Koala song is now being used to track and map this elusive beast in its natural habitat. Using the new technique of acoustic monitoring, otherwise known as tracking koala calls, has improved the ability to track and map koalas and their distribution.
The NSW Environmental Protection Authority (EPA) and NSW Department of Industry and Lands have jointly funded the research undertaken by forest ecologist Dr Brad Law.
‘Despite previous pessimistic reports, there are many more koalas than previously thought, particularly in state forests,’ said Maree McCaskill, General Manager of Timber NSW.
‘The model developed by Dr Law has revealed that the presence of koalas is heavily influenced by wild fire history,’ continued McCaskill.
‘The low level burning previously used in traditional aboriginal culture kept the forest areas healthy and fauna protected from massive destructive fires.
‘Koalas and their preservation are a top priority for the industry which carries a particular Koala Code of Practice for forest operations in NSW.’
According to McCaskill Dr Law’s report indicates that the very large number of koalas recorded in some state forests is cause for optimism for koala conservation.
‘Significantly those state forests are regrowth forests with a long history of moderate intensity timber harvesting,’ McCaskill said.
Call for clearing and logging moratorium
The North East Forest Alliance (NEFA) has described the Koala modelling released by the EPA as providing a worthwhile contribution to the better identification of important Koala habitat.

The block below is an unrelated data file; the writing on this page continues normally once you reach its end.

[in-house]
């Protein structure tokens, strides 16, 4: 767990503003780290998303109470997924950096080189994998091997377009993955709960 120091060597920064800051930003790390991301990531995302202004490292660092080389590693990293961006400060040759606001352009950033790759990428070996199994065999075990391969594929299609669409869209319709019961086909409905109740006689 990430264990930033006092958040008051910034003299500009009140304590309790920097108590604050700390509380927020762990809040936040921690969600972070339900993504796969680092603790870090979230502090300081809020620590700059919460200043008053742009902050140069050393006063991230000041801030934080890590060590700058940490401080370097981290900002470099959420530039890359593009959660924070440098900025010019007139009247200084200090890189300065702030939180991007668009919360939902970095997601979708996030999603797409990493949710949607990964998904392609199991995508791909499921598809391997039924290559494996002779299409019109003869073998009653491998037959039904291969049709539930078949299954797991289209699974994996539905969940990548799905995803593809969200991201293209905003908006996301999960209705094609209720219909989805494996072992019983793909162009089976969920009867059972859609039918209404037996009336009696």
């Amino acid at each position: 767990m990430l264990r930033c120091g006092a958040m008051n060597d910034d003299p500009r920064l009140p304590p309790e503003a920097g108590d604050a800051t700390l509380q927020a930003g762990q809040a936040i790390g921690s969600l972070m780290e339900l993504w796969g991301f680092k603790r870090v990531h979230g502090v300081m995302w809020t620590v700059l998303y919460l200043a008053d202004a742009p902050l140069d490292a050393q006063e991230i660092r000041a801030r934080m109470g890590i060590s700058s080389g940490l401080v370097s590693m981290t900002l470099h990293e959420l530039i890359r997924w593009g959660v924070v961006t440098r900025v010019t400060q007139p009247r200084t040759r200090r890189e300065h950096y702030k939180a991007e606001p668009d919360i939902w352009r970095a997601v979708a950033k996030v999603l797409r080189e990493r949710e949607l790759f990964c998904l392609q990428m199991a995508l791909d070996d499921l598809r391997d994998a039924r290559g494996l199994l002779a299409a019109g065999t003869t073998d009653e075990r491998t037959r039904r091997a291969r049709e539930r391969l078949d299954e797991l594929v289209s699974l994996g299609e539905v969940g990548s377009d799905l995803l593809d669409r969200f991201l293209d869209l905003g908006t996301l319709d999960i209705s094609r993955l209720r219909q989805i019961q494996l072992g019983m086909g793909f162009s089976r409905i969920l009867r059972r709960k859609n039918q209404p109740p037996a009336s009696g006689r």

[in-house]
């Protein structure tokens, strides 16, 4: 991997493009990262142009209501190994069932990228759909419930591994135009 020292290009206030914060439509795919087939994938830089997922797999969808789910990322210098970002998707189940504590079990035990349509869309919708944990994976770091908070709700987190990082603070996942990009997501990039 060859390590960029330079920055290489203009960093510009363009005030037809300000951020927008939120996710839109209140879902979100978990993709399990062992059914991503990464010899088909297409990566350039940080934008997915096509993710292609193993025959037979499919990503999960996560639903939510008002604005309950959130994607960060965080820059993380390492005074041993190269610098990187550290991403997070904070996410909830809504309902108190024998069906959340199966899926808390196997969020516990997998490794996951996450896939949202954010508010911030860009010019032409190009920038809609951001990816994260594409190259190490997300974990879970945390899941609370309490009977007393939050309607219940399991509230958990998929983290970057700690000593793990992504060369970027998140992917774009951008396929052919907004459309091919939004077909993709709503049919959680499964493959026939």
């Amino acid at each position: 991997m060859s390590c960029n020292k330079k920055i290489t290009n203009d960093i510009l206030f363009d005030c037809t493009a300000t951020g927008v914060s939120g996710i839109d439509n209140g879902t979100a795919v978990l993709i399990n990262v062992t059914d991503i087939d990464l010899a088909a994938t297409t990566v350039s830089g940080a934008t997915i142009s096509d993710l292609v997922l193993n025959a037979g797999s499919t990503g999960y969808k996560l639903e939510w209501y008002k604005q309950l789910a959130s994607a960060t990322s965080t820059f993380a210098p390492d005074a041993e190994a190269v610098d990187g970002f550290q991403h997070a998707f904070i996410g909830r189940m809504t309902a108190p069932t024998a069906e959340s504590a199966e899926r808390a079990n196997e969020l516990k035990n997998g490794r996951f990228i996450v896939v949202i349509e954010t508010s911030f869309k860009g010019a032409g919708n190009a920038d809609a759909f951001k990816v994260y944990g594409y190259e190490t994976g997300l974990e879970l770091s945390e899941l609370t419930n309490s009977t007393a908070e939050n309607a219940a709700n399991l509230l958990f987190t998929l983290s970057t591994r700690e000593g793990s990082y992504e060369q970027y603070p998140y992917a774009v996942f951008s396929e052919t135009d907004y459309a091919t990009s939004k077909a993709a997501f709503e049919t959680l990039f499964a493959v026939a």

However, according to NEFA the modelling takes no account of logging that has removed the larger trees preferred by Koalas for food and shelter and over-states the extent of remaining high quality habitat.
‘The peer review of the EPA trial concluded that modelling can only be reliably used to predict the areas of unsuitable habitat and are too inaccurate to predict relative koala abundance within areas of potential habitat due to disturbances, such as logging, reducing or eliminating Koalas from potential habitat,’ said NEFA spokesperson Dailan Pugh.
They are calling on Premier Gladys Berejiklian to place a clearing and logging moratorium on the high quality habitat identified, and to not proceed with plans to zone most of the best habitat on public lands for clearfelling.
‘It is no wonder that north coast Koala populations have declined by 50 per cent over the past 15 to 20 years as their best habitat has been excluded from parks and targeted for the most intensive logging, clearing and development. This modelling confirms our records based assessment’, continued Pugh.
‘If the NSW Government wants to halt the precipitous decline in Koalas then it must immediately place a logging and clearing moratorium over all modelled Koala high quality habitat until further assessments are undertaken.
‘They must not proceed with their plan to zone the best Koala habitat for clearfelling’, concluded Pugh.